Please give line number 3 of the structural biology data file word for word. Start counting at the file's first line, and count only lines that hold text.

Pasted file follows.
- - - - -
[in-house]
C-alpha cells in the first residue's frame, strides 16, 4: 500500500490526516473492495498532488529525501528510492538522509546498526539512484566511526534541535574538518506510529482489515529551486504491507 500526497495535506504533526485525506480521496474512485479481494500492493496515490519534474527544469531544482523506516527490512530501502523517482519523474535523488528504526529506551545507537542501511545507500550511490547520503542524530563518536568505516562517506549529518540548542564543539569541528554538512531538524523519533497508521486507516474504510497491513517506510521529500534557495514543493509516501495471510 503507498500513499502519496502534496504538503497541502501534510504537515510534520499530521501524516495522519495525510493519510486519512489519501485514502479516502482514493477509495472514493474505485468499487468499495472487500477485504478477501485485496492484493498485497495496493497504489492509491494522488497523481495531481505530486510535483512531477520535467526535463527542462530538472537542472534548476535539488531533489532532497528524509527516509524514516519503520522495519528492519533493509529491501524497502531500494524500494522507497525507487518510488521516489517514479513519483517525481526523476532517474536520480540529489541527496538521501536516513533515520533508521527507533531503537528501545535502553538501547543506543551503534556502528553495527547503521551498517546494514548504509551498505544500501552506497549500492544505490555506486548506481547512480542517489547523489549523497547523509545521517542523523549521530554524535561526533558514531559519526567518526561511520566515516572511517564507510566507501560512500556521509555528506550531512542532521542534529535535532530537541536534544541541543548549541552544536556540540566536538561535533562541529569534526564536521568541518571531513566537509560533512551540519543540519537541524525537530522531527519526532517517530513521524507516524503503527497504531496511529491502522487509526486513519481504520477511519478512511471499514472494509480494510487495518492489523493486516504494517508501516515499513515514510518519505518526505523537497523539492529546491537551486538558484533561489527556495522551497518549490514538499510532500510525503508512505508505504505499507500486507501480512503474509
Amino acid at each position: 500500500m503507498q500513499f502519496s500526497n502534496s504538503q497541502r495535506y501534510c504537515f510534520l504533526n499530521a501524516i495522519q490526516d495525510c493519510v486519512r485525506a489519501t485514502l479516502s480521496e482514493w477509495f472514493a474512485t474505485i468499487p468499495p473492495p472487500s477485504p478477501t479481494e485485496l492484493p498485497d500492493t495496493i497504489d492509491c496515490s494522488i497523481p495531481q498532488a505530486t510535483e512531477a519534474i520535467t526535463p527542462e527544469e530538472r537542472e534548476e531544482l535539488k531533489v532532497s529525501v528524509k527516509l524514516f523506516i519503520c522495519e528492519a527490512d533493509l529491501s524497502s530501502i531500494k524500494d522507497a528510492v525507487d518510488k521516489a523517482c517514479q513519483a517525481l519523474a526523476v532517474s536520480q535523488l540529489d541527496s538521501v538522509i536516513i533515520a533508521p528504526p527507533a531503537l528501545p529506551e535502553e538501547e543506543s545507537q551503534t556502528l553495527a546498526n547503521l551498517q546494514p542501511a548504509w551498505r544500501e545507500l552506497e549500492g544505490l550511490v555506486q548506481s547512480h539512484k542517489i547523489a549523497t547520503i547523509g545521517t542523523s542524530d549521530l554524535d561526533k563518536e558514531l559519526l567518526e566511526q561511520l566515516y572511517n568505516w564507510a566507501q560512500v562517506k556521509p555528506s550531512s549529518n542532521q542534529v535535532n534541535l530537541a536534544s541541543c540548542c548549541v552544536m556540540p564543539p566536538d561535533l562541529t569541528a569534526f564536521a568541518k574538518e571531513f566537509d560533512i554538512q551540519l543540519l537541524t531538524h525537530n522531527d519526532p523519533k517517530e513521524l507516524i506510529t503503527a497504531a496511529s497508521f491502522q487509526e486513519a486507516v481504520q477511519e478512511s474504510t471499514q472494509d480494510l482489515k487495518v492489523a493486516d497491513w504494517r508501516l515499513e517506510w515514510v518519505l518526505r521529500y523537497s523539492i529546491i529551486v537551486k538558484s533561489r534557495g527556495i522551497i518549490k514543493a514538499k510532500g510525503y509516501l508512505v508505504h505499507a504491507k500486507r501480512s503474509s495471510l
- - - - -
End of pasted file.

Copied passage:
Amino acid at each position: 500500500m503507498q500513499f502519496s500526497n502534496s504538503q497541502r495535506y501534510c504537515f510534520l504533526n499530521a501524516i495522519q490526516d495525510c493519510v486519512r485525506a489519501t485514502l479516502s480521496e482514493w477509495f472514493a474512485t474505485i468499487p468499495p473492495p472487500s477485504p478477501t479481494e485485496l492484493p498485497d500492493t495496493i497504489d492509491c496515490s494522488i497523481p495531481q498532488a505530486t510535483e512531477a519534474i520535467t526535463p527542462e527544469e530538472r537542472e534548476e531544482l535539488k531533489v532532497s529525501v528524509k527516509l524514516f523506516i519503520c522495519e528492519a527490512d533493509l529491501s524497502s530501502i531500494k524500494d522507497a528510492v525507487d518510488k521516489a523517482c517514479q513519483a517525481l519523474a526523476v532517474s536520480q535523488l540529489d541527496s538521501v538522509i536516513i533515520a533508521p528504526p527507533a531503537l528501545p529506551e535502553e538501547e543506543s545507537q551503534t556502528l553495527a546498526n547503521l551498517q546494514p542501511a548504509w551498505r544500501e545507500l552506497e549500492g544505490l550511490v555506486q548506481s547512480h539512484k542517489i547523489a549523497t547520503i547523509g545521517t542523523s542524530d549521530l554524535d561526533k563518536e558514531l559519526l567518526e566511526q561511520l566515516y572511517n568505516w564507510a566507501q560512500v562517506k556521509p555528506s550531512s549529518n542532521q542534529v535535532n534541535l530537541a536534544s541541543c540548542c548549541v552544536m556540540p564543539p566536538d561535533l562541529t569541528a569534526f564536521a568541518k574538518e571531513f566537509d560533512i554538512q551540519l543540519l537541524t531538524h525537530n522531527d519526532p523519533k517517530e513521524l507516524i506510529t503503527a497504531a496511529s497508521f491502522q487509526e486513519a486507516v481504520q477511519e478512511s474504510t471499514q472494509d480494510l482489515k487495518v492489523a493486516d497491513w504494517r508501516l515499513e517506510w515514510v518519505l518526505r521529500y523537497s523539492i529546491i529551486v537551486k538558484s533561489r534557495g527556495i522551497i518549490k514543493a514538499k510532500g510525503y509516501l508512505v508505504h505499507a504491507k500486507r501480512s503474509s495471510l